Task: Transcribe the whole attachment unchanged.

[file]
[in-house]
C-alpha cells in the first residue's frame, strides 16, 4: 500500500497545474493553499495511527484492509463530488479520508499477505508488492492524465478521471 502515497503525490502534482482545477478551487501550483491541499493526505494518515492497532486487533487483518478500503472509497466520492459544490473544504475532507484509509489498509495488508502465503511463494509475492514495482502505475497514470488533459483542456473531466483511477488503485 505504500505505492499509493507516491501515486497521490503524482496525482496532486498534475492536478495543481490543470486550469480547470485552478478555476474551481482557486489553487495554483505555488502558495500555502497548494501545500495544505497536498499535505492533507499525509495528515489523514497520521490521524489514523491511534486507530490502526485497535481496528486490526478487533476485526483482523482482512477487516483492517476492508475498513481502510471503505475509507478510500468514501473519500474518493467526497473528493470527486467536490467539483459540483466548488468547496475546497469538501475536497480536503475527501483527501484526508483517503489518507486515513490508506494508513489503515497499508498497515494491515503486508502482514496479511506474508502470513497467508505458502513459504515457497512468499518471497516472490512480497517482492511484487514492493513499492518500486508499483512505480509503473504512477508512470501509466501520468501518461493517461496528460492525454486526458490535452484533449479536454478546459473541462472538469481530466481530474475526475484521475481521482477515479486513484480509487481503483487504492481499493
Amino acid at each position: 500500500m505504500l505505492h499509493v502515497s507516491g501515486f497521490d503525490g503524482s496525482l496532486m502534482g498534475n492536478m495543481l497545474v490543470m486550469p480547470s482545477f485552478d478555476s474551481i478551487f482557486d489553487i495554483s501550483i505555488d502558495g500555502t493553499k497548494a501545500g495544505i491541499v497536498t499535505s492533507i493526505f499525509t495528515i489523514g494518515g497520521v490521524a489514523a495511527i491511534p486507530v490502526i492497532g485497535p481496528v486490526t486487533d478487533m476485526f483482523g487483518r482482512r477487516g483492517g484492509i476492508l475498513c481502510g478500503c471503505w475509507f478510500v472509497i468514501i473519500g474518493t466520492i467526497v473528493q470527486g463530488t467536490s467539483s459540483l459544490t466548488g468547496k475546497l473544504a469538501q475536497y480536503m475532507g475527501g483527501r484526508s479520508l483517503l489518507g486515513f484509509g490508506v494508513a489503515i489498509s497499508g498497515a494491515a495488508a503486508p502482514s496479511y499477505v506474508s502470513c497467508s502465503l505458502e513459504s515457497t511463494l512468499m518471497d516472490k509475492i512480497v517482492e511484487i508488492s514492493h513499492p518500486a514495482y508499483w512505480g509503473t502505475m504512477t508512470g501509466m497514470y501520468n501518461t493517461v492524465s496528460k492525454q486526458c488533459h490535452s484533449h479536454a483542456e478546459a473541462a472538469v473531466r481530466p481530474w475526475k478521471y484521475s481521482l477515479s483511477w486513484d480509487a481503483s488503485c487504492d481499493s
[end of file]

[in-house]
C-alpha cells in the first residue's frame, strides 16, 4: 500500500497545474493553499495511527484492509463530488479520508499477505508488492492524465478521471 502515497503525490502534482482545477478551487501550483491541499493526505494518515492497532486487533487483518478500503472509497466520492459544490473544504475532507484509509489498509495488508502465503511463494509475492514495482502505475497514470488533459483542456473531466483511477488503485 505504500505505492499509493507516491501515486497521490503524482496525482496532486498534475492536478495543481490543470486550469480547470485552478478555476474551481482557486489553487495554483505555488502558495500555502497548494501545500495544505497536498499535505492533507499525509495528515489523514497520521490521524489514523491511534486507530490502526485497535481496528486490526478487533476485526483482523482482512477487516483492517476492508475498513481502510471503505475509507478510500468514501473519500474518493467526497473528493470527486467536490467539483459540483466548488468547496475546497469538501475536497480536503475527501483527501484526508483517503489518507486515513490508506494508513489503515497499508498497515494491515503486508502482514496479511506474508502470513497467508505458502513459504515457497512468499518471497516472490512480497517482492511484487514492493513499492518500486508499483512505480509503473504512477508512470501509466501520468501518461493517461496528460492525454486526458490535452484533449479536454478546459473541462472538469481530466481530474475526475484521475481521482477515479486513484480509487481503483487504492481499493
Amino acid at each position: 500500500m505504500l505505492h499509493v502515497s507516491g501515486f497521490d503525490g503524482s496525482l496532486m502534482g498534475n492536478m495543481l497545474v490543470m486550469p480547470s482545477f485552478d478555476s474551481i478551487f482557486d489553487i495554483s501550483i505555488d502558495g500555502t493553499k497548494a501545500g495544505i491541499v497536498t499535505s492533507i493526505f499525509t495528515i489523514g494518515g497520521v490521524a489514523a495511527i491511534p486507530v490502526i492497532g485497535p481496528v486490526t486487533d478487533m476485526f483482523g487483518r482482512r477487516g483492517g484492509i476492508l475498513c481502510g478500503c471503505w475509507f478510500v472509497i468514501i473519500g474518493t466520492i467526497v473528493q470527486g463530488t467536490s467539483s459540483l459544490t466548488g468547496k475546497l473544504a469538501q475536497y480536503m475532507g475527501g483527501r484526508s479520508l483517503l489518507g486515513f484509509g490508506v494508513a489503515i489498509s497499508g498497515a494491515a495488508a503486508p502482514s496479511y499477505v506474508s502470513c497467508s502465503l505458502e513459504s515457497t511463494l512468499m518471497d516472490k509475492i512480497v517482492e511484487i508488492s514492493h513499492p518500486a514495482y508499483w512505480g509503473t502505475m504512477t508512470g501509466m497514470y501520468n501518461t493517461v492524465s496528460k492525454q486526458c488533459h490535452s484533449h479536454a483542456e478546459a473541462a472538469v473531466r481530466p481530474w475526475k478521471y484521475s481521482l477515479s483511477w486513484d480509487a481503483s488503485c487504492d481499493s